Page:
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TTU Pilot Nutrition Program Begins This Fall

/ The Upper Cumberland's News Leader
TTU Pilot Nutrition Program Begins This Fall

Tennessee Tech will be one of forty institutions in the nation offering a newly modeled masters program in community health and nutrition this fall.

The pilot program is a part of a future education model with the Academy of Nutrition and Dietetics. Program Director Dr. Samantha Hutson said what is new is students with any degree can now become licensed dietitians.

“Previously if students wanted to become a registered dietitian, if they had a non-nutrition bachelor’s degree, they would have to go back and get a second bachelor’s degree, and then, do graduate school,” Hutson said.

Hutson said the program has a rural focus to hopefully fill nutrition roles in the region. Huston said students without a nutrition degree can take 12 hours of prerequisite classes to apply for the accredited program.

“In general, we are going to have two audiences for the degree,” Huston said. “If someone is just interested in the community health and nutrition content, maybe educators, nurses. We are looking to provide nutrition focus community health content. So just the general increase in nutrition knowledge is something we are excited about. But then also, to be able to let students stay in the Upper Cumberland area.”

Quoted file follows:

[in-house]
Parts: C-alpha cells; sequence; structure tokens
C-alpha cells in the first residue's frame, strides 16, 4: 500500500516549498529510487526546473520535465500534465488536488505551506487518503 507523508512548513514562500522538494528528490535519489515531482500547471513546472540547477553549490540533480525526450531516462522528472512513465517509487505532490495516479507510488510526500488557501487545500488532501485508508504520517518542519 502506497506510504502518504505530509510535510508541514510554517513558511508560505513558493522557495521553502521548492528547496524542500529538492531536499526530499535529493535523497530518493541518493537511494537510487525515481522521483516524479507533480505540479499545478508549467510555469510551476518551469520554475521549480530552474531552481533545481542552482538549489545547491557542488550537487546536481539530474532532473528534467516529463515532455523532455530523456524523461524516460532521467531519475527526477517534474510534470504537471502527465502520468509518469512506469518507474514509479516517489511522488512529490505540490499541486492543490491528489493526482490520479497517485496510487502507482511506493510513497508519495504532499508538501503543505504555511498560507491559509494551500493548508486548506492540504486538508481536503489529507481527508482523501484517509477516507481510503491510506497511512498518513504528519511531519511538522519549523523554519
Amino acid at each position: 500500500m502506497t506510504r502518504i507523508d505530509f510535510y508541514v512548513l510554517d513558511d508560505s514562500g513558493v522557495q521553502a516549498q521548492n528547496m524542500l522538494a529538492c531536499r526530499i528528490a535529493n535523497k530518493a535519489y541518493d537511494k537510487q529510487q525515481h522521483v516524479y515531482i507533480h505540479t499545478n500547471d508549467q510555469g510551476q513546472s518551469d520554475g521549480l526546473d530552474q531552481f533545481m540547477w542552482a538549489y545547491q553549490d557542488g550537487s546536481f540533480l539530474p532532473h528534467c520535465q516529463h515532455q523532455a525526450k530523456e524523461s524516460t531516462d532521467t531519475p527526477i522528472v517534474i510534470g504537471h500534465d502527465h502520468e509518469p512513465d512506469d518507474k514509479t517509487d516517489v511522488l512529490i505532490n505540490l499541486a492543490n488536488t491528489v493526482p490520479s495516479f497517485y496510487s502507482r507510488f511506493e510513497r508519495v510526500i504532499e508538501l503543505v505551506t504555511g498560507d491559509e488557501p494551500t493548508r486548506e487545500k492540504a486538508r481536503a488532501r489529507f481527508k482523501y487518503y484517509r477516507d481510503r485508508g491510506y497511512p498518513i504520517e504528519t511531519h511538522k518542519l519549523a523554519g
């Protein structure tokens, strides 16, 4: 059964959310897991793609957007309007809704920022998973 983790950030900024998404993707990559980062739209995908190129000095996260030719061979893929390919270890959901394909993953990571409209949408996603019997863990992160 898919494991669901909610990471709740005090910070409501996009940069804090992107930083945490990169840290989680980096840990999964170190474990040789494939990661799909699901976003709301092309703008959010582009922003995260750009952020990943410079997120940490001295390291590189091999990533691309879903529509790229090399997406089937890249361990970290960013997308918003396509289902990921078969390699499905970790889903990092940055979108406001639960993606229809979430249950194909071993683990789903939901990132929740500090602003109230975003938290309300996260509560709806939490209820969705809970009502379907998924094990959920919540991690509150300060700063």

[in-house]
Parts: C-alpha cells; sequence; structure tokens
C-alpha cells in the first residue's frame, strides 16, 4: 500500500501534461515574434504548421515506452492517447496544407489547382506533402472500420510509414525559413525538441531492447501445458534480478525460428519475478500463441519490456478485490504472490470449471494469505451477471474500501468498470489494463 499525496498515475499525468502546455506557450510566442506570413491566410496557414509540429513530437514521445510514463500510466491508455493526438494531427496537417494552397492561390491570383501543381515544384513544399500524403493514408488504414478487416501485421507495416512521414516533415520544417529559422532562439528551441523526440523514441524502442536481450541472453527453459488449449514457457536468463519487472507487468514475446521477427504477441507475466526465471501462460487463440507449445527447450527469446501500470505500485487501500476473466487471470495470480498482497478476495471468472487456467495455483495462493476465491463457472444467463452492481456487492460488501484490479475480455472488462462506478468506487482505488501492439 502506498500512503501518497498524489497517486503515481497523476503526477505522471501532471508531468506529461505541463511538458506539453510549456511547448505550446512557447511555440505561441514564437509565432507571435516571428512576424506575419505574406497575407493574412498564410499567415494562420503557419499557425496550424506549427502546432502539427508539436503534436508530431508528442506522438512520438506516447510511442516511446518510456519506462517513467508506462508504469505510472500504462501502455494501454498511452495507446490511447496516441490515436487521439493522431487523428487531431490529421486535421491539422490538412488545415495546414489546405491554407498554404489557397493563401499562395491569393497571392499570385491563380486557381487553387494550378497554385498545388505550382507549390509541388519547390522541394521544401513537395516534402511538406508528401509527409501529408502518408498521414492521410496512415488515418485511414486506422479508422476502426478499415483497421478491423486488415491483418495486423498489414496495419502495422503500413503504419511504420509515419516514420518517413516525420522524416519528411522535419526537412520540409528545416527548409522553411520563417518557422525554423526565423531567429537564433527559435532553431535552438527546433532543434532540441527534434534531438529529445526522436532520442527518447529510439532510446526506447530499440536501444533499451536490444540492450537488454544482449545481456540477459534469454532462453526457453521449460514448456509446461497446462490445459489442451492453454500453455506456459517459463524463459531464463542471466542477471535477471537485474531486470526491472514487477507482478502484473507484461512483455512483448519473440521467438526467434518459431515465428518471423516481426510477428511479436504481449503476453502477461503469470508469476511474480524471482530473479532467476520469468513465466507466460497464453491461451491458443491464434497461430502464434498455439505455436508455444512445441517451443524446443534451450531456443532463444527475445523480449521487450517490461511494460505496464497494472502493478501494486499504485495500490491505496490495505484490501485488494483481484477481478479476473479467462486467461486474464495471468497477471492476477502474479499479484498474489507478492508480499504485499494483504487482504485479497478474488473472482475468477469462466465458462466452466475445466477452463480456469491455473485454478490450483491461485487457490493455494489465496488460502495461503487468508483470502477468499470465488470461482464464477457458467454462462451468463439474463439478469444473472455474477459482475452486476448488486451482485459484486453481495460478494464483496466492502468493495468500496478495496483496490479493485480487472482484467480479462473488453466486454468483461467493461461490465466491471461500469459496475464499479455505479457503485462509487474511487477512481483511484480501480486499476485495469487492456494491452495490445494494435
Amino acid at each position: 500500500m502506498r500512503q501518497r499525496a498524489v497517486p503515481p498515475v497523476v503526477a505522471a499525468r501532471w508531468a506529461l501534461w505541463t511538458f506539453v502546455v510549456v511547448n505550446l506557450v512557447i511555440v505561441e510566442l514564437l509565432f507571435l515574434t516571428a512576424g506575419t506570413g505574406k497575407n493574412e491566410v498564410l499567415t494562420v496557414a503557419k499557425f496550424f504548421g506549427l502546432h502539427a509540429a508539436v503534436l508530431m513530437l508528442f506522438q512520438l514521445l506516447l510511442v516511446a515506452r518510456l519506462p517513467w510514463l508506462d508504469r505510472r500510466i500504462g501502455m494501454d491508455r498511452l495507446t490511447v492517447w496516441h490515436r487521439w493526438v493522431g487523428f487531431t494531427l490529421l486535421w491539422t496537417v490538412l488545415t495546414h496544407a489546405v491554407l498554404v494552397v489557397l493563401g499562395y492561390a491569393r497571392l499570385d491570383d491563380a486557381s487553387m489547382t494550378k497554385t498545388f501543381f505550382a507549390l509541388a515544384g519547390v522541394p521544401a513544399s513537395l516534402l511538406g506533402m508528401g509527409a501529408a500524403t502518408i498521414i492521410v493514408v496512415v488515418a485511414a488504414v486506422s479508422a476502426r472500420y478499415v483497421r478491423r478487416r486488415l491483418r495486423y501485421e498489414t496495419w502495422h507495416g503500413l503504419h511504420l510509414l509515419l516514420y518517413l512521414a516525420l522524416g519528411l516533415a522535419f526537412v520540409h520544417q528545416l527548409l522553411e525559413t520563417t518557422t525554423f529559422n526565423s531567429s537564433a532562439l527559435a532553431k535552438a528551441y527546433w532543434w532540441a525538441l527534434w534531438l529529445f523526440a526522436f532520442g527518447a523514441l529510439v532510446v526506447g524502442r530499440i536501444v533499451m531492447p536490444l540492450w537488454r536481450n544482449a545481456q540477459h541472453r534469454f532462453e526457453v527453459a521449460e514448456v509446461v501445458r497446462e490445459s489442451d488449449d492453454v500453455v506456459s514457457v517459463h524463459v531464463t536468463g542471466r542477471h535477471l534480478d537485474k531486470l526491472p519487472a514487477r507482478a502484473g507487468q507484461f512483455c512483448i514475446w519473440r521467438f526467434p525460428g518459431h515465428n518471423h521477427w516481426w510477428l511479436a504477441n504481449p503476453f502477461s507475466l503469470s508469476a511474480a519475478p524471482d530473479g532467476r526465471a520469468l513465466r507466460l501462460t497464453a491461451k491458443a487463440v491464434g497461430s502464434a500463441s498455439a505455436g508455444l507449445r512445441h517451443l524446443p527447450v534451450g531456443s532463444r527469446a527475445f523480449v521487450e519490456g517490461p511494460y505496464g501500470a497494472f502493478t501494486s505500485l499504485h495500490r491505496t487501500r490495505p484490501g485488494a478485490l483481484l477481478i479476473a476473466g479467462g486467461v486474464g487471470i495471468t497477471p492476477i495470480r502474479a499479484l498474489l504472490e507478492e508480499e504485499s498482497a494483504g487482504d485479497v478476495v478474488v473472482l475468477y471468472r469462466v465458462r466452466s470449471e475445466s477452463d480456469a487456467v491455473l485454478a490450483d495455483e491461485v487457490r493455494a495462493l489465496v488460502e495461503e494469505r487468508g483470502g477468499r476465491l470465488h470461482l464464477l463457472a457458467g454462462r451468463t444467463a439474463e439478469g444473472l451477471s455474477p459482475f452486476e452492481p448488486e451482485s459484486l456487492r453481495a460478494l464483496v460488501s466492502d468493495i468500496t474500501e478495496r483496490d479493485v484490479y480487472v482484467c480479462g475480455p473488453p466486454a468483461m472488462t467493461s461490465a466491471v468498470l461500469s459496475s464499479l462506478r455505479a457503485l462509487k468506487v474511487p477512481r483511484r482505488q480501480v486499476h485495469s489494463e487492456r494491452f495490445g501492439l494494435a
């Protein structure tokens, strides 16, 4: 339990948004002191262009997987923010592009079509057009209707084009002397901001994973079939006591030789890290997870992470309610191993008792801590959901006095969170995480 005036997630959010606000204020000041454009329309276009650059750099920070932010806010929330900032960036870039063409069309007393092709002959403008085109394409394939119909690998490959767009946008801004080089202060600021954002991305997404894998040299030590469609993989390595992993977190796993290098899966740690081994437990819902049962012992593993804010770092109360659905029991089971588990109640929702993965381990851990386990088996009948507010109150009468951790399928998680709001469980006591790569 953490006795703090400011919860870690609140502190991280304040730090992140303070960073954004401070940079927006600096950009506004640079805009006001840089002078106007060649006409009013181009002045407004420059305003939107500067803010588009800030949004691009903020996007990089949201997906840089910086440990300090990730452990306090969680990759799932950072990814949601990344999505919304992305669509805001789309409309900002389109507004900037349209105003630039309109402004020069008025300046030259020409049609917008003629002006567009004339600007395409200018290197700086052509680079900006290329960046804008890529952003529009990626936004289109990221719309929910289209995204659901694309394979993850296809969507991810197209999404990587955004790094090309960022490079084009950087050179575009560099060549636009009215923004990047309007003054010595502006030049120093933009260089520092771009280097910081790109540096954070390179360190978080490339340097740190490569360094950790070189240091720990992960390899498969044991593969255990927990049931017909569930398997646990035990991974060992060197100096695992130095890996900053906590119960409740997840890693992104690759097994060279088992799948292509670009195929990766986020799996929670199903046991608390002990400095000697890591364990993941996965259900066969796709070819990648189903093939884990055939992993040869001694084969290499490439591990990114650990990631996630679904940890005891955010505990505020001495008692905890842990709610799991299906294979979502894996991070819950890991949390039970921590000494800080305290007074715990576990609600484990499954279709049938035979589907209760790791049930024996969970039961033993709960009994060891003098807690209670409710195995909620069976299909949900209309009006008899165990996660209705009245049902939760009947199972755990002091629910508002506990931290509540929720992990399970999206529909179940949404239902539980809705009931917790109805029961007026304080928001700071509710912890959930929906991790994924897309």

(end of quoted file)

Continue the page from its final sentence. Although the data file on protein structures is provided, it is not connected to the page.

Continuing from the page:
Hutson said the university has so far received lots of interests for the program. The next closest program to be a registered nutritionist is in Nashville.

“We’ve had a lot of interest from our current students and from those that have graduated in the past few years,” Hutson said. “We’ve also heard from people across the country and across he state of Tennessee, so we’re pretty excited.”

Hutson and several faculty members from the school of human ecology will teach most of the classes. Hutson said the university is looking to grow the program in the next year.


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